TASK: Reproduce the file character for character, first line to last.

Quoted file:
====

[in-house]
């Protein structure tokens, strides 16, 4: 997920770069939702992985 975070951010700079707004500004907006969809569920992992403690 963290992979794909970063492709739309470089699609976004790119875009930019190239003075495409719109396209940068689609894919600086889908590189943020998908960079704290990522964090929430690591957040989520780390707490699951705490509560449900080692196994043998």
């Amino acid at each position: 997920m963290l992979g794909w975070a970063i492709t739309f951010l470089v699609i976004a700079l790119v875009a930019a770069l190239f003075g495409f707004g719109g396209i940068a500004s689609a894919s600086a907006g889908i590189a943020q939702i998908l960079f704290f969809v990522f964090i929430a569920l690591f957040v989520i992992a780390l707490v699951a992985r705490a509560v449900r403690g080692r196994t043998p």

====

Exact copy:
[in-house]
């Protein structure tokens, strides 16, 4: 997920770069939702992985 975070951010700079707004500004907006969809569920992992403690 963290992979794909970063492709739309470089699609976004790119875009930019190239003075495409719109396209940068689609894919600086889908590189943020998908960079704290990522964090929430690591957040989520780390707490699951705490509560449900080692196994043998």
């Amino acid at each position: 997920m963290l992979g794909w975070a970063i492709t739309f951010l470089v699609i976004a700079l790119v875009a930019a770069l190239f003075g495409f707004g719109g396209i940068a500004s689609a894919s600086a907006g889908i590189a943020q939702i998908l960079f704290f969809v990522f964090i929430a569920l690591f957040v989520i992992a780390l707490v699951a992985r705490a509560v449900r403690g080692r196994t043998p």